Postprandial oxidative stress is increased after a phytonutrient-poor food but not after a kilojoule-matched phytonutrient-rich food
Research indicates that energy-dense foods increase inflammation and oxidative activity, thereby contributing to the development of vascular disease.
However, it is not clear whether the high kilojoule load alone, irrespective of the nutritional content of the ingested food, produces the postprandial oxidative and inflammatory activity.
This study investigated the hypothesis that ingestion of a high-fat, high-sugar, phytonutrient-reduced food (ice cream) would increase oxidative and inflammatory activity greater than a kilojoule-equivalent meal of a phytonutrient-rich whole food (avocado).
The individual contributions of the fat/protein and sugar components of the ice cream meal to postprandial inflammation and oxidative stress were also quantified.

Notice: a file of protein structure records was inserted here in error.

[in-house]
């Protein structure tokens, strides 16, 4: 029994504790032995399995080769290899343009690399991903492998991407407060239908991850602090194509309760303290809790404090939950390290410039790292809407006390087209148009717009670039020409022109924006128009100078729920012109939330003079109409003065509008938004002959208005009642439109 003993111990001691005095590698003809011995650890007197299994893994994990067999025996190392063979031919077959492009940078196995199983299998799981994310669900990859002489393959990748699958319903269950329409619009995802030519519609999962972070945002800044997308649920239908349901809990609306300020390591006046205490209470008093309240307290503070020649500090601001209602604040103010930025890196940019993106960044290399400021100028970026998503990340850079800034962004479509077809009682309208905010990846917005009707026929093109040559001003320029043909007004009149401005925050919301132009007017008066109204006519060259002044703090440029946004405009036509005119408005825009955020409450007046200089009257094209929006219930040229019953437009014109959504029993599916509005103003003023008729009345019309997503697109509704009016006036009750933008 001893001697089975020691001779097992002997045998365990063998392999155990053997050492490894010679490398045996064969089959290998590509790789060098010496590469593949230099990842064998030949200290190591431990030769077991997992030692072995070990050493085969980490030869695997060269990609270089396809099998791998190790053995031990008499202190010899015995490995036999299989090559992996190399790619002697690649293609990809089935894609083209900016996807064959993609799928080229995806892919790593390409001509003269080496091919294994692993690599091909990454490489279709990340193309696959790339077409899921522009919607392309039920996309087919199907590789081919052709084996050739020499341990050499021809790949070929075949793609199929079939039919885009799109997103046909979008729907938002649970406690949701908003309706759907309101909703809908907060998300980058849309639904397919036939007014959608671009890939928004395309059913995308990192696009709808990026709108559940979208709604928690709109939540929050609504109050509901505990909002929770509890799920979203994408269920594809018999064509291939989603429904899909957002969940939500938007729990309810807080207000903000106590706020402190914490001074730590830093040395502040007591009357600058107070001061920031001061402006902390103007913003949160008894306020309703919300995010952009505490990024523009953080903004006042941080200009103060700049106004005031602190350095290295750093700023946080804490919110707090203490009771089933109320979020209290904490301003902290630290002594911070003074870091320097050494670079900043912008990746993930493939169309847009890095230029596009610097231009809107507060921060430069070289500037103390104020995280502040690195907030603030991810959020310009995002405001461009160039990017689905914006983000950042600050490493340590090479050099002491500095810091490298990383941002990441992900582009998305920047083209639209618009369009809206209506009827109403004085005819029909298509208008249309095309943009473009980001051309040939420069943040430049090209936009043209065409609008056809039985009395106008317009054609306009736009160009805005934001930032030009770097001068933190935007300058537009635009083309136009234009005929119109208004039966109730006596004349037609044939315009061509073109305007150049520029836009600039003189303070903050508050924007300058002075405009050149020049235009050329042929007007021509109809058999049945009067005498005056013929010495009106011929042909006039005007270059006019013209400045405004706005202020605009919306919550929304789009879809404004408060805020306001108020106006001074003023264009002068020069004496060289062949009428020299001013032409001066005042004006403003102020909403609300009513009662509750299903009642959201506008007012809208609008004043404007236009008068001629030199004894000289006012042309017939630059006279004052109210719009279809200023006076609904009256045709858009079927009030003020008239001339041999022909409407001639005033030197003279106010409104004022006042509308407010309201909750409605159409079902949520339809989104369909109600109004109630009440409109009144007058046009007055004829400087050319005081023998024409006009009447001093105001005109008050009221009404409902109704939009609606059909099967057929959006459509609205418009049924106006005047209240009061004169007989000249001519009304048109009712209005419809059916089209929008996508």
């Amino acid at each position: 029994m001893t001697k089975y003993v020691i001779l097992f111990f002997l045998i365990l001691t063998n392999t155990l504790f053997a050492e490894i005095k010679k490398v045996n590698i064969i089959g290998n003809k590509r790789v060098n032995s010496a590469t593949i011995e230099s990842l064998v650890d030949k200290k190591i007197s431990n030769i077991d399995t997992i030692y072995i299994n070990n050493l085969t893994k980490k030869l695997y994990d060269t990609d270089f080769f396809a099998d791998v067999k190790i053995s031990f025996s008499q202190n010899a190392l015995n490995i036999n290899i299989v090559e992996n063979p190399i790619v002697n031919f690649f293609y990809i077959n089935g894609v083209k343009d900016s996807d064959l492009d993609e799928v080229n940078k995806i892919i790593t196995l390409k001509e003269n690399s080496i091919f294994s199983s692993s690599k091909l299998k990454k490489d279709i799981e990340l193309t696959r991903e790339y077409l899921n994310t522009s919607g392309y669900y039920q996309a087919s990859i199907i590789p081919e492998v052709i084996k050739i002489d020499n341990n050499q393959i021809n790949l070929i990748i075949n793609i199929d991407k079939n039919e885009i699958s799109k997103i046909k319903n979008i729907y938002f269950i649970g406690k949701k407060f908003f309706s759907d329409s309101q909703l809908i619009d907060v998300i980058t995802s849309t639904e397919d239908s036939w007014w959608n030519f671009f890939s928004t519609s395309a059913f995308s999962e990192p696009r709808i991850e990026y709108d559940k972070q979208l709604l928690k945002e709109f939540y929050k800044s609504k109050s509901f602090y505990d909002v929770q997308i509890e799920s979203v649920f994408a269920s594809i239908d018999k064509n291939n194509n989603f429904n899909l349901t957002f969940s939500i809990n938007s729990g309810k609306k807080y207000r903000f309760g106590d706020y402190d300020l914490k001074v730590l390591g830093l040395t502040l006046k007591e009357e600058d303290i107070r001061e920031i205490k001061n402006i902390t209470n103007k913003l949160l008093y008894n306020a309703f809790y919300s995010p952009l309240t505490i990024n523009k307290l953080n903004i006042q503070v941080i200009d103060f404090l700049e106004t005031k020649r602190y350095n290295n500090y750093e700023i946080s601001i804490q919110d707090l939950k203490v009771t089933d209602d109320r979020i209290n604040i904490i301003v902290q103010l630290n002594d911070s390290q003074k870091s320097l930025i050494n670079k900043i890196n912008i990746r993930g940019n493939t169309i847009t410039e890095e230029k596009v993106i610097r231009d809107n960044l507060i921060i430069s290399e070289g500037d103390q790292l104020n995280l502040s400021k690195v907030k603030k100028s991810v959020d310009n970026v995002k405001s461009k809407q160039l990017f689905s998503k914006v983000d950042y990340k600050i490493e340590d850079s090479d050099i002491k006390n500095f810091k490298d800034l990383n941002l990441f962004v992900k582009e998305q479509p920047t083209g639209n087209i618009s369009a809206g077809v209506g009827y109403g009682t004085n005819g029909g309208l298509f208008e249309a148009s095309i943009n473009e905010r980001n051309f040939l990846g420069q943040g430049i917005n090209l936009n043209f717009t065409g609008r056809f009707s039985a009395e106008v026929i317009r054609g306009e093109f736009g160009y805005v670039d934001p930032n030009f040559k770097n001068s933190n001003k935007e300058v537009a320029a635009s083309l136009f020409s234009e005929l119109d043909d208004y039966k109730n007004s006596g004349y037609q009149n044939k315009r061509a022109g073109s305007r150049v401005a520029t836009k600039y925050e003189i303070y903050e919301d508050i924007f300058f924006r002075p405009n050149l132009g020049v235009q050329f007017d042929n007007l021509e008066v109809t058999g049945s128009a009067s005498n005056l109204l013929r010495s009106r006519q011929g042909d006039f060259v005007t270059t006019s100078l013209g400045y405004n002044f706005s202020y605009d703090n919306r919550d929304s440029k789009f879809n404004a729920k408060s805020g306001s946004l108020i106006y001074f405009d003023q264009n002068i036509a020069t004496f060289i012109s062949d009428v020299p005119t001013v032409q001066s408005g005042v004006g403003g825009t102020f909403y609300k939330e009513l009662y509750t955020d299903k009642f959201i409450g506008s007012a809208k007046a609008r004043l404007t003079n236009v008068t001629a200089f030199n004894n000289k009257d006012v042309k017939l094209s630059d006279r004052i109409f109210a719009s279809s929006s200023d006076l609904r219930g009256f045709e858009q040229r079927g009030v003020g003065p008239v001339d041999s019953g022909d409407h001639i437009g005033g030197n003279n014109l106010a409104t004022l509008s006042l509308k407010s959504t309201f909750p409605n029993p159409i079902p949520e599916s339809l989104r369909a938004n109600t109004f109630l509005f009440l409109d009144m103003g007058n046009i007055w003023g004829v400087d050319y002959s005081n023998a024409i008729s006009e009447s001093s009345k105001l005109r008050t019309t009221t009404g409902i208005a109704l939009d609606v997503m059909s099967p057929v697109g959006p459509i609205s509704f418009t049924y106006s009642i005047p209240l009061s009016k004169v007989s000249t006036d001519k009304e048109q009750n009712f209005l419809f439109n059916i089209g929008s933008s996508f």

Using a randomized, crossover design, 11 healthy participants ingested 4 test meals:
- Ice cream,
- The fat/protein component in ice cream,
- and the sugar equivalent component in ice cream.
Plasma glucose, cholesterol, triglycerides, and inflammatory and oxidative stress markers were measured at baseline and 1, 2, and 4 hours (t1, t2, t4) after ingestion. Lipid peroxidation was increased at 2 hours after eating fat/protein (t0-t2, P < .05) and sugar (t1-t2, P < .05; t1-t4, P < .05). Antioxidant capacity was decreased at 4 hours after eating ice cream (t0-t4, P < .01) and sugar (t0-t4, P < .01). Ingestion of a kilojoule-equivalent avocado meal did not produce any changes in either inflammatory or oxidative stress markers. These data indicate that the ingestion of a phytonutrient-poor food and its individual fat/protein or sugar components increase plasma oxidative activity. This is not observed after ingestion of a kilojoule-equivalent phytonutrient-rich food.